Cost Assessment and Program       •   serves as principal advisor to the Secretary of Defense and other senior officials on matters
Evaluation                            related to cost analysis and the planning and programming phases of the planning,
                                      programming, budgeting, and execution system
                                  •   develops independent cost estimates for major defense acquisition programs prior to major
                                      milestone decisions and updates independent cost estimates when programs have exceeded
                                      critical cost thresholds, known as Nunn McCurdy breaches
                                  •   reviews existing systems and methods for tracking and assessing operation and support
                                      costs on major defense acquisition programs
                                  •   develops analysis of alternative study guidance for major defense acquisition programs
                                  •   approves the analysis of alternatives study plan for each major defense acquisition program
Performance Assessments and       •   assesses major acquisition program performance through independent analyses and through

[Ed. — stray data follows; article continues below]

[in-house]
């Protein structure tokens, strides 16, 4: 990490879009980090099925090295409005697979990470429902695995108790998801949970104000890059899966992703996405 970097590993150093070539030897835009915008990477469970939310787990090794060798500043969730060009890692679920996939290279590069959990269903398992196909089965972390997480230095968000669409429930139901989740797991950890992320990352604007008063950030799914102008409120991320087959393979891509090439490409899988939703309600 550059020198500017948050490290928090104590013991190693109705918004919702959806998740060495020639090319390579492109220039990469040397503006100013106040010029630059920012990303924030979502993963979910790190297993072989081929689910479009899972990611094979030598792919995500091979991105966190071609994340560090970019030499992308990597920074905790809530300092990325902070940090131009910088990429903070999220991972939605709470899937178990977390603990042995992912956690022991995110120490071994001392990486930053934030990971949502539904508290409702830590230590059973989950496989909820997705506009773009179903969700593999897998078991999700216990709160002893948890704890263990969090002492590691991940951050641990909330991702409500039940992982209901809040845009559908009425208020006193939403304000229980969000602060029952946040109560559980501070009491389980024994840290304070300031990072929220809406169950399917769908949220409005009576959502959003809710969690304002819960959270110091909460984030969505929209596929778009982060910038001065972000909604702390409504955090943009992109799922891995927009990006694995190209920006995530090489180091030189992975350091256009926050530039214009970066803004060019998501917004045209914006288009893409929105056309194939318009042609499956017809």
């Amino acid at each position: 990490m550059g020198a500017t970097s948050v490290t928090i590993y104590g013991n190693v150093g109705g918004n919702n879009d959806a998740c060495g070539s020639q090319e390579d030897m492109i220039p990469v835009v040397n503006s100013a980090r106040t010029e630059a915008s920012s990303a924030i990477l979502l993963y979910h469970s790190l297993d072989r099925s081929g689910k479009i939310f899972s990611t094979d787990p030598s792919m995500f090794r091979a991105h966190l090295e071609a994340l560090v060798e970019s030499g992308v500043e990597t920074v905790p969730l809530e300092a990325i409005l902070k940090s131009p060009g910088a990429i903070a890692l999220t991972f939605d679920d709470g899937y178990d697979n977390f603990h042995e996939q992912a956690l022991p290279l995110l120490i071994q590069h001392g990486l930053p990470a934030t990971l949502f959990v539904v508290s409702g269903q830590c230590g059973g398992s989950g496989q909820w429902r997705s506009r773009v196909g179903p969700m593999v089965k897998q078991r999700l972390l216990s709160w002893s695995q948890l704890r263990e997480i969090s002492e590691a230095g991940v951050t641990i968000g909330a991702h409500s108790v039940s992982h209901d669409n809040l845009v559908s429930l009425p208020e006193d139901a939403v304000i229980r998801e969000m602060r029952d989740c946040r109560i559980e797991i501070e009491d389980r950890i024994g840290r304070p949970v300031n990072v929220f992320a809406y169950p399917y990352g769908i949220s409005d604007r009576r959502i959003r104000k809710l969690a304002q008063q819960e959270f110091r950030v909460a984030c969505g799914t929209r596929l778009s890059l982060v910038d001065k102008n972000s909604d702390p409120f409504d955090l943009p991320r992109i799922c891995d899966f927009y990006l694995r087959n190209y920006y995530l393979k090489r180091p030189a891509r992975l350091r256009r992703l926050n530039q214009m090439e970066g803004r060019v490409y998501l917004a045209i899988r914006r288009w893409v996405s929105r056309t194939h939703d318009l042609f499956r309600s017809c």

Root Cause Analyses                   the Defense Acquisition Executive Summary process
                                  •   identifies the root causes of cost growth and other problems on programs that experience a
                                      critical Nunn McCurdy cost breach
                                          Source: GAO Analysis of Weapon Systems Acquisition Reform Act of 2009.


                                          Each of the offices has varying levels of interaction with defense
                                          acquisition programs. For example, the SE and DT&E offices have
                                          ongoing interaction with acquisition programs throughout development in
                                          the form of program reviews, working group activities, and other program
                                          meetings. They also coordinate program documents in preparation for
                                          major milestone reviews. CAPE issues guidance to programs on how to
                                          conduct an analysis of alternatives at the beginning of the acquisition
                                          process. The office approves the analysis of alternative study plan that is